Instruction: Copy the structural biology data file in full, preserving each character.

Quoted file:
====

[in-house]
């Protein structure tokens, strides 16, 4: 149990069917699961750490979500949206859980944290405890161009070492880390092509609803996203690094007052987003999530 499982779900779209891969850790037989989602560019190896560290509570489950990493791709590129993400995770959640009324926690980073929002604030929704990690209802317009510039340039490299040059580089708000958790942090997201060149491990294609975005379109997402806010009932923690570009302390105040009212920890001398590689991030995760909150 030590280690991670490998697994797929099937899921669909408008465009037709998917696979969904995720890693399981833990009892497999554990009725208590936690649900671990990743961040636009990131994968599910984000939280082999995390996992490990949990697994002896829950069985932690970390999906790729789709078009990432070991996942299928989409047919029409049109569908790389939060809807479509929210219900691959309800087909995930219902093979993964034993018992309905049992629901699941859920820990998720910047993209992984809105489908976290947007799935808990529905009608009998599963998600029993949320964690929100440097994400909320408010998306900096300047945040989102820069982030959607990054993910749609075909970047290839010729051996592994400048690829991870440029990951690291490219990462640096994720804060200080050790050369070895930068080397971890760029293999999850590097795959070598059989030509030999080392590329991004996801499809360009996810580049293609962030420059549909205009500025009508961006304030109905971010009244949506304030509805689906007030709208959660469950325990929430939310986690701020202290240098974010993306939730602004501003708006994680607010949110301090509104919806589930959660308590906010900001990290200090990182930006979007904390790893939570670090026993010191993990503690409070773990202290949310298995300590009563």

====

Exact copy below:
[in-house]
């Protein structure tokens, strides 16, 4: 149990069917699961750490979500949206859980944290405890161009070492880390092509609803996203690094007052987003999530 499982779900779209891969850790037989989602560019190896560290509570489950990493791709590129993400995770959640009324926690980073929002604030929704990690209802317009510039340039490299040059580089708000958790942090997201060149491990294609975005379109997402806010009932923690570009302390105040009212920890001398590689991030995760909150 030590280690991670490998697994797929099937899921669909408008465009037709998917696979969904995720890693399981833990009892497999554990009725208590936690649900671990990743961040636009990131994968599910984000939280082999995390996992490990949990697994002896829950069985932690970390999906790729789709078009990432070991996942299928989409047919029409049109569908790389939060809807479509929210219900691959309800087909995930219902093979993964034993018992309905049992629901699941859920820990998720910047993209992984809105489908976290947007799935808990529905009608009998599963998600029993949320964690929100440097994400909320408010998306900096300047945040989102820069982030959607990054993910749609075909970047290839010729051996592994400048690829991870440029990951690291490219990462640096994720804060200080050790050369070895930068080397971890760029293999999850590097795959070598059989030509030999080392590329991004996801499809360009996810580049293609962030420059549909205009500025009508961006304030109905971010009244949506304030509805689906007030709208959660469950325990929430939310986690701020202290240098974010993306939730602004501003708006994680607010949110301090509104919806589930959660308590906010900001990290200090990182930006979007904390790893939570670090026993010191993990503690409070773990202290949310298995300590009563």